Last updated: February 15, 2017
Cabrillo National Monument, located in San Diego, CA, is a small 165 acre park that is located on the tip of the Point Loma peninsula. Though a small park in size, Cabrillo National Monument exhibits a diverse landscape of terrestrial and marine biota. Biologists with the Monument and the San Diego Natural History Museum have teamed up to monitor and inventory bat species. Specifically, setting up a protocol to record echolocation calls on a seasonal basis as well as looking for any signs of the Mexican long-tongued bat (Choeronyteris mexicana), which is a suspected pollinator of the Shaw’s agave (Agave shawii), a rare plant of management concern.
Bat echolocation calls are recorded on a small device called an Anabat. This device records any ultrasonic call inaudible to the human ear, and saves it into graphical form (Fig 1). Bat species have unique call frequencies and shapes that an experienced bat biologist can then interpret and determine species.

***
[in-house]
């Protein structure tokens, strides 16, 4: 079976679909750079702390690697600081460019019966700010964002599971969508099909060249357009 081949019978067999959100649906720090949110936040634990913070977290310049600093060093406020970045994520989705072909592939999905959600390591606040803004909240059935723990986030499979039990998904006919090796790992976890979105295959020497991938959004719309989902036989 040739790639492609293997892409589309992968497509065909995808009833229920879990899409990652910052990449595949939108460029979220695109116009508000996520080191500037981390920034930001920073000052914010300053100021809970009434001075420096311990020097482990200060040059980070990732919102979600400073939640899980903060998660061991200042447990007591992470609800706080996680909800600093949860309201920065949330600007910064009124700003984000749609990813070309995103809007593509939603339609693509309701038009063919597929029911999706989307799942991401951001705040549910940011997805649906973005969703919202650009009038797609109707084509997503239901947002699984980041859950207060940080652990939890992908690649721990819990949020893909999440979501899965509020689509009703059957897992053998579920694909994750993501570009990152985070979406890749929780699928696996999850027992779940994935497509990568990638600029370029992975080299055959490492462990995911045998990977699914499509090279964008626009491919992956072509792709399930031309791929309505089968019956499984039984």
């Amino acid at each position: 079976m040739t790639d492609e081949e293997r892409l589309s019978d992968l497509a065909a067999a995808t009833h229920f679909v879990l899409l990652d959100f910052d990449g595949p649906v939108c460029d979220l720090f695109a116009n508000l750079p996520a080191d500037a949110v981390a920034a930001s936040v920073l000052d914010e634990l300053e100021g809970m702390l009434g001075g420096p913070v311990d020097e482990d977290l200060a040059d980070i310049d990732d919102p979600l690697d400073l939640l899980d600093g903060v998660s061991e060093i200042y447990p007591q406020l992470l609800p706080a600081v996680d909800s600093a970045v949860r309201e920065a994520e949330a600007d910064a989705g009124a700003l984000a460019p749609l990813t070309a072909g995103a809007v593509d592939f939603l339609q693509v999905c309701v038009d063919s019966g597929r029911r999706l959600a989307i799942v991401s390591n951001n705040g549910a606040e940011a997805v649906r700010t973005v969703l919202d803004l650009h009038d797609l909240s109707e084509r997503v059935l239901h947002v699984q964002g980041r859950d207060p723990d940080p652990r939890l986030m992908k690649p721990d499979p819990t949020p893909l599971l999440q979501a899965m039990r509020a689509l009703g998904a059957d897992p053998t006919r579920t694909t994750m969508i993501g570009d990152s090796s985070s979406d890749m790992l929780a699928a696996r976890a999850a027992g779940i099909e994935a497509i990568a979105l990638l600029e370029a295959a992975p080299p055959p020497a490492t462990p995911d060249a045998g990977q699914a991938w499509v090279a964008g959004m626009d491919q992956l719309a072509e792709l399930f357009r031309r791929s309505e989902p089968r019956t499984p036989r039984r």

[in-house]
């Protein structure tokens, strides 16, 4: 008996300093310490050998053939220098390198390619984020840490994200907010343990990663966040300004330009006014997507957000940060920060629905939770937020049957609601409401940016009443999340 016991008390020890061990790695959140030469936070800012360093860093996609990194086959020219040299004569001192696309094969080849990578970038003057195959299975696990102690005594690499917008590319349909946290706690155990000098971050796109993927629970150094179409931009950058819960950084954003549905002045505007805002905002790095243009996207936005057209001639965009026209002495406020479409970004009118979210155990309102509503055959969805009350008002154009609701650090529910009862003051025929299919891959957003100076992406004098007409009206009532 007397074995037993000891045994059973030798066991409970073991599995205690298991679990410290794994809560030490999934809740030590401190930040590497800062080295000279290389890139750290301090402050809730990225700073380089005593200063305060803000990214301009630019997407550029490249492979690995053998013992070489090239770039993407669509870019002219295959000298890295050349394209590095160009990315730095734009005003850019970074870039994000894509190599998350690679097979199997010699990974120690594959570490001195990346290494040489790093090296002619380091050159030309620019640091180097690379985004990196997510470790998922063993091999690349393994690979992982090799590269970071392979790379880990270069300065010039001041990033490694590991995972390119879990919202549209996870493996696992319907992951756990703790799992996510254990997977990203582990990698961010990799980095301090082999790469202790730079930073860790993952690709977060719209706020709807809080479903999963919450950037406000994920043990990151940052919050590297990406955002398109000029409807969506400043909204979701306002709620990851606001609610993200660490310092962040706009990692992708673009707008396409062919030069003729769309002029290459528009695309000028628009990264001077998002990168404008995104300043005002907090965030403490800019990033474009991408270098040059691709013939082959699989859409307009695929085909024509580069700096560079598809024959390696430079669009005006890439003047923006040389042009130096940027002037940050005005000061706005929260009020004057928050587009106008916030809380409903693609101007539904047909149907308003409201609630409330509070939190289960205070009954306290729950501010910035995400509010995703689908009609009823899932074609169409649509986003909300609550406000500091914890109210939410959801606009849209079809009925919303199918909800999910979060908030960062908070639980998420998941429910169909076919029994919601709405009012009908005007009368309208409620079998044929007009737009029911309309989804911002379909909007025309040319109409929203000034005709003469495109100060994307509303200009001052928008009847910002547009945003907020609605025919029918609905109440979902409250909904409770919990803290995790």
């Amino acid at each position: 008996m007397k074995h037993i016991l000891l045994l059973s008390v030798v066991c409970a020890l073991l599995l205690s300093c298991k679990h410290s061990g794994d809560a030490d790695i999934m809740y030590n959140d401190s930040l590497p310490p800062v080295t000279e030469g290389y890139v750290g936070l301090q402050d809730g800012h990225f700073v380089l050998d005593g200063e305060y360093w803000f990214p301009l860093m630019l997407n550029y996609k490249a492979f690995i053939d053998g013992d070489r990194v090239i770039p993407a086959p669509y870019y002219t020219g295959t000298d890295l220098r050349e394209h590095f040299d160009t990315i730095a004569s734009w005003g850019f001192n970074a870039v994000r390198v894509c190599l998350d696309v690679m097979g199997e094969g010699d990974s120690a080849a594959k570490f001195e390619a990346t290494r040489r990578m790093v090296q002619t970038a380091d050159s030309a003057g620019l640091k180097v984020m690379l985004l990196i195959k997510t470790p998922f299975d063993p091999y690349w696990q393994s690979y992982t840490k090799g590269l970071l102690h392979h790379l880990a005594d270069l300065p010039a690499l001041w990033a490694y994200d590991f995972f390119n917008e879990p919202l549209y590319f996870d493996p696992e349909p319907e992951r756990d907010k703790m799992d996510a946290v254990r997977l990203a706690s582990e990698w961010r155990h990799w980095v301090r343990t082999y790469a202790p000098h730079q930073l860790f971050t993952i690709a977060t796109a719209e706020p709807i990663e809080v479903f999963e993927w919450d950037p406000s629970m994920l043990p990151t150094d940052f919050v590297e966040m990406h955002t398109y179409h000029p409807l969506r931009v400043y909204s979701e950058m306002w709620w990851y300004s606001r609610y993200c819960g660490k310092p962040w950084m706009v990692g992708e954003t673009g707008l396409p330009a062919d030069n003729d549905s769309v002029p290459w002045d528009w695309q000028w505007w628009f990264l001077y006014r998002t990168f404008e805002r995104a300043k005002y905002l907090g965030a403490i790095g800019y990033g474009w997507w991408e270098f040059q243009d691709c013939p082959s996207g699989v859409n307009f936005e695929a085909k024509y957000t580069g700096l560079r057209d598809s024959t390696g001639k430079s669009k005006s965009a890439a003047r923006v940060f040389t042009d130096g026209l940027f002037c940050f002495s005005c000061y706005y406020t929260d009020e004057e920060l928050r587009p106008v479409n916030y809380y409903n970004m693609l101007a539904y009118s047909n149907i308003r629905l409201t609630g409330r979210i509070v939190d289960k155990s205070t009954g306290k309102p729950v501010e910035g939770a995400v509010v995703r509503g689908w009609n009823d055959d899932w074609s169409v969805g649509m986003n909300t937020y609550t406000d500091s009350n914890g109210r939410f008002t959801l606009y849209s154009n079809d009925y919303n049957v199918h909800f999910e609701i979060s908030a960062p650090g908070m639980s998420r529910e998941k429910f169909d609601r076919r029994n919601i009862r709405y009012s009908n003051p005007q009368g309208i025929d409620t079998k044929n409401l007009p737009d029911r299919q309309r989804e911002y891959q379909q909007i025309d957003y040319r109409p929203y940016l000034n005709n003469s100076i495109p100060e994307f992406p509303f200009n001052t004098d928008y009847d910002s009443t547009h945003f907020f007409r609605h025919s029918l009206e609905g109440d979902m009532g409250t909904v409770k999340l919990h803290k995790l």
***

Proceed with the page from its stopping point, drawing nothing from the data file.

Initial results show that more than triple the amount of calls recorded were in the fall compared to any other season, which may mean that bats are using the peninsula as a migratory stopover in the fall. Although the Mexican long-tongued bat was not detected during these surveys, the first detection of the Yuma myotis (Myotis yumanensis) was recorded, along with nine other species already known to use the peninsula.
Figure 1. Example sonogram of a Mexican free-tailed bat (Tadarida brasiliensis) call. Calls that are slanted are “search phase” calls; more vertical and closer together indicate a “terminal buzz,” indicating that this bat is in pursuit of an insect or in close proximity to some sort of obstacle it needs to navigate. Note that the duration of this particular sonogram is under 1 second!